Prevalent political scenario (Based on the outcome of 2019 LS elections and the most recent Assembly elections.)
||Number of Lok Sabha Seats
||States where the Congress and the BJP are engaged in a direct contest.
Goa, Gujarat, Haryana, Madhya Pradesh, Himachal Pradesh, Uttarakhand, Rajasthan, Chattisgarh, Arunachal Pradesh, Manipur, Mizoram, Nagaland, Tripura and UTs- Ladakh, Andaman and Nicobar Islands, Chandigarh, Dadra and Nagar Haveli and Daman and Diu.
States where the Congress along with other regional outfits are major challengers to BJP . Eg JD(S) in Karnataka, Shiv Sena and NCP in Maharashtra.
|Assam, Karnataka, Maharashtra and UTs- Jammu and Kashmir, Delhi.
States where the Congress is an able junior ally in an anti-BJP alliance led by strong regional outfits.
|Bihar, Jharkhand, Tamil Nadu.
States where the Congress is a dominant electoral force and the BJP is struggling to even gain a toe-hold.
|Punjab, Kerala, Meghalaya and the UTs Pondicherry and Lakshadweep.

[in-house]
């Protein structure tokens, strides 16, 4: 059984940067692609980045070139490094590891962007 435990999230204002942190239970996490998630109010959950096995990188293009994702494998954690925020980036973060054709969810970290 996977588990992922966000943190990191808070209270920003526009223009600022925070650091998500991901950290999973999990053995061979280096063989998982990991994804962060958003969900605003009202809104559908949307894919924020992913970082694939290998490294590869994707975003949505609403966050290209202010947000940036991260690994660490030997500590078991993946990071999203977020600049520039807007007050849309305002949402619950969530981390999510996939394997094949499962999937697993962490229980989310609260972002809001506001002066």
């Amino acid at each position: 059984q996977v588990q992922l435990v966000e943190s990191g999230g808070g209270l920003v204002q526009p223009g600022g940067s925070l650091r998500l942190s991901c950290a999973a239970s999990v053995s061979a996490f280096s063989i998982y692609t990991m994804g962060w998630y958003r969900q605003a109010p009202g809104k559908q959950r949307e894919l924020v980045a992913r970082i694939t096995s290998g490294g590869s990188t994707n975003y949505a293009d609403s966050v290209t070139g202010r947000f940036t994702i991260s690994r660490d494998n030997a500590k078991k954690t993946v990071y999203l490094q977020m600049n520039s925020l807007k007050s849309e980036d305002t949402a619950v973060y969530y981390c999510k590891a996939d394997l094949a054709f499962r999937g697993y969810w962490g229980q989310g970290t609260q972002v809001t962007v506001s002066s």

States where the Congress is almost non-existent and strong regional parties are the principal opposition to the BJP.
|Uttar Pradesh, West Bengal, Andhra Pradesh, Telangana, Odisha, Sikkim.
Cluster A: This includes 125 Lok Sabha constituencies from 13 states and 4 Union territories where the Congress and the BJP are engaged in a direct contest. As of today, the Congress is the only major opposition to the BJP in this cluster of seats. However, other opposition parties, like the TMC in Goa and Manipur and AAP in Goa, Gujarat, Uttarakhand have started aggressively campaigning to make inroads in some of these states. However, it seems highly unlikely that they will displace the Congress before the 2024 polls. So, for all practical purposes, the Congress will be locked in a direct battle with the BJP in these 125 seats.